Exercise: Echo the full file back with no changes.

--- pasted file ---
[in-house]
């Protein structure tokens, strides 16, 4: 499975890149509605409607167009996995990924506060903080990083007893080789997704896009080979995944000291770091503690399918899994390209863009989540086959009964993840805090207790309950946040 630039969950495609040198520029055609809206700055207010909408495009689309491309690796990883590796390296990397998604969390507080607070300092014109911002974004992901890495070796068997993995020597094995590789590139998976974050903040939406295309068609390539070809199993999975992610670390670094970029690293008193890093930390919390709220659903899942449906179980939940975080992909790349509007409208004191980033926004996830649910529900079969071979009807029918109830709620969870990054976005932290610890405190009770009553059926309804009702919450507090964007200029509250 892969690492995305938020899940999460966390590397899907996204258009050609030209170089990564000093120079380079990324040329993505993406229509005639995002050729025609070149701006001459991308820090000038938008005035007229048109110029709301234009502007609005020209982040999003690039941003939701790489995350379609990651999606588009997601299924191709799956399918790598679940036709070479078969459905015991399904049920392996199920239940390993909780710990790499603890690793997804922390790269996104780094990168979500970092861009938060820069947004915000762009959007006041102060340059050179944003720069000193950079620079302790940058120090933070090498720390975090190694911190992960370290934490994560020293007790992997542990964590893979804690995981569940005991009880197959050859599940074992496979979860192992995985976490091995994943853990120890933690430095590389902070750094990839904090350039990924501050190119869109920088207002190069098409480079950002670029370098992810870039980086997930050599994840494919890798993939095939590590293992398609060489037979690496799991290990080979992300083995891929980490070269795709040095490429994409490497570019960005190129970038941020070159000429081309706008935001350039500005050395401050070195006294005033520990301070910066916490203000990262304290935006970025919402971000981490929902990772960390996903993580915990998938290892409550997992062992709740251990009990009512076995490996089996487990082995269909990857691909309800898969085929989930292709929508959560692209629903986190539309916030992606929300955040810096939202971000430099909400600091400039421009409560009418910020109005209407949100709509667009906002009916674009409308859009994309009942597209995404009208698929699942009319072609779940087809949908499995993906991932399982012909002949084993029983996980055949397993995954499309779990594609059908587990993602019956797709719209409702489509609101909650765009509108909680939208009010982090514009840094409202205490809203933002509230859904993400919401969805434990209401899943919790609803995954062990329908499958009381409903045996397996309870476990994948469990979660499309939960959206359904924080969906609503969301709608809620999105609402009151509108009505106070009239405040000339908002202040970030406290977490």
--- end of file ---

[in-house]
């Protein structure tokens, strides 16, 4: 499975890149509605409607167009996995990924506060903080990083007893080789997704896009080979995944000291770091503690399918899994390209863009989540086959009964993840805090207790309950946040 630039969950495609040198520029055609809206700055207010909408495009689309491309690796990883590796390296990397998604969390507080607070300092014109911002974004992901890495070796068997993995020597094995590789590139998976974050903040939406295309068609390539070809199993999975992610670390670094970029690293008193890093930390919390709220659903899942449906179980939940975080992909790349509007409208004191980033926004996830649910529900079969071979009807029918109830709620969870990054976005932290610890405190009770009553059926309804009702919450507090964007200029509250 892969690492995305938020899940999460966390590397899907996204258009050609030209170089990564000093120079380079990324040329993505993406229509005639995002050729025609070149701006001459991308820090000038938008005035007229048109110029709301234009502007609005020209982040999003690039941003939701790489995350379609990651999606588009997601299924191709799956399918790598679940036709070479078969459905015991399904049920392996199920239940390993909780710990790499603890690793997804922390790269996104780094990168979500970092861009938060820069947004915000762009959007006041102060340059050179944003720069000193950079620079302790940058120090933070090498720390975090190694911190992960370290934490994560020293007790992997542990964590893979804690995981569940005991009880197959050859599940074992496979979860192992995985976490091995994943853990120890933690430095590389902070750094990839904090350039990924501050190119869109920088207002190069098409480079950002670029370098992810870039980086997930050599994840494919890798993939095939590590293992398609060489037979690496799991290990080979992300083995891929980490070269795709040095490429994409490497570019960005190129970038941020070159000429081309706008935001350039500005050395401050070195006294005033520990301070910066916490203000990262304290935006970025919402971000981490929902990772960390996903993580915990998938290892409550997992062992709740251990009990009512076995490996089996487990082995269909990857691909309800898969085929989930292709929508959560692209629903986190539309916030992606929300955040810096939202971000430099909400600091400039421009409560009418910020109005209407949100709509667009906002009916674009409308859009994309009942597209995404009208698929699942009319072609779940087809949908499995993906991932399982012909002949084993029983996980055949397993995954499309779990594609059908587990993602019956797709719209409702489509609101909650765009509108909680939208009010982090514009840094409202205490809203933002509230859904993400919401969805434990209401899943919790609803995954062990329908499958009381409903045996397996309870476990994948469990979660499309939960959206359904924080969906609503969301709608809620999105609402009151509108009505106070009239405040000339908002202040970030406290977490």